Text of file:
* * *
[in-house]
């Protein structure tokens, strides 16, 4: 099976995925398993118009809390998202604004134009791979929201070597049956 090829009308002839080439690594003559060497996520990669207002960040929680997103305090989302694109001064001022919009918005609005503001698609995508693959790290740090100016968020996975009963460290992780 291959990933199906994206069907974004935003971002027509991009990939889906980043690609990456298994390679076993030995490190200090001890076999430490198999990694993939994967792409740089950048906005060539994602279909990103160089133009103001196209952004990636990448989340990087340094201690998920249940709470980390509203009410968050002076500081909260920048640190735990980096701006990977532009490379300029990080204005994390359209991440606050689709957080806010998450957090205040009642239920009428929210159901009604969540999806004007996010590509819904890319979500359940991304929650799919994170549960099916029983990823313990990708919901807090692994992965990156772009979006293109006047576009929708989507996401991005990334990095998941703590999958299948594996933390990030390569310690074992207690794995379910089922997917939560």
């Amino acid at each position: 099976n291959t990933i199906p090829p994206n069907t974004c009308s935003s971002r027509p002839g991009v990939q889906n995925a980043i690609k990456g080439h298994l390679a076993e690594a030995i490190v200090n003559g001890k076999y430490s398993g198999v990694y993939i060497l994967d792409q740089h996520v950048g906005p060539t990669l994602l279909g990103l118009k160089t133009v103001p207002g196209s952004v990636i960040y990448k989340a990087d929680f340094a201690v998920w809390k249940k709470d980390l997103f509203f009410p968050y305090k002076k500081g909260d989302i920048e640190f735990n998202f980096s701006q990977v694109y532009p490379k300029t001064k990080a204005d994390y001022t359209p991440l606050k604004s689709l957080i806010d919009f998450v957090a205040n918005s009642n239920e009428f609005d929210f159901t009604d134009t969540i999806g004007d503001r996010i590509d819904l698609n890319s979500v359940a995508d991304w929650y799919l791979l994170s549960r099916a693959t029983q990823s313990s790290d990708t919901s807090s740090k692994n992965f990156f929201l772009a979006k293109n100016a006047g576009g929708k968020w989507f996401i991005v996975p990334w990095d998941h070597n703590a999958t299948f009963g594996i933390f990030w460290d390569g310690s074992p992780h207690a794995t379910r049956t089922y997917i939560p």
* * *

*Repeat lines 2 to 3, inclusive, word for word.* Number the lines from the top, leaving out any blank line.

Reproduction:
């Protein structure tokens, strides 16, 4: 099976995925398993118009809390998202604004134009791979929201070597049956 090829009308002839080439690594003559060497996520990669207002960040929680997103305090989302694109001064001022919009918005609005503001698609995508693959790290740090100016968020996975009963460290992780 291959990933199906994206069907974004935003971002027509991009990939889906980043690609990456298994390679076993030995490190200090001890076999430490198999990694993939994967792409740089950048906005060539994602279909990103160089133009103001196209952004990636990448989340990087340094201690998920249940709470980390509203009410968050002076500081909260920048640190735990980096701006990977532009490379300029990080204005994390359209991440606050689709957080806010998450957090205040009642239920009428929210159901009604969540999806004007996010590509819904890319979500359940991304929650799919994170549960099916029983990823313990990708919901807090692994992965990156772009979006293109006047576009929708989507996401991005990334990095998941703590999958299948594996933390990030390569310690074992207690794995379910089922997917939560």
């Amino acid at each position: 099976n291959t990933i199906p090829p994206n069907t974004c009308s935003s971002r027509p002839g991009v990939q889906n995925a980043i690609k990456g080439h298994l390679a076993e690594a030995i490190v200090n003559g001890k076999y430490s398993g198999v990694y993939i060497l994967d792409q740089h996520v950048g906005p060539t990669l994602l279909g990103l118009k160089t133009v103001p207002g196209s952004v990636i960040y990448k989340a990087d929680f340094a201690v998920w809390k249940k709470d980390l997103f509203f009410p968050y305090k002076k500081g909260d989302i920048e640190f735990n998202f980096s701006q990977v694109y532009p490379k300029t001064k990080a204005d994390y001022t359209p991440l606050k604004s689709l957080i806010d919009f998450v957090a205040n918005s009642n239920e009428f609005d929210f159901t009604d134009t969540i999806g004007d503001r996010i590509d819904l698609n890319s979500v359940a995508d991304w929650y799919l791979l994170s549960r099916a693959t029983q990823s313990s790290d990708t919901s807090s740090k692994n992965f990156f929201l772009a979006k293109n100016a006047g576009g929708k968020w989507f996401i991005v996975p990334w990095d998941h070597n703590a999958t299948f009963g594996i933390f990030w460290d390569g310690s074992p992780h207690a794995t379910r049956t089922y997917i939560p």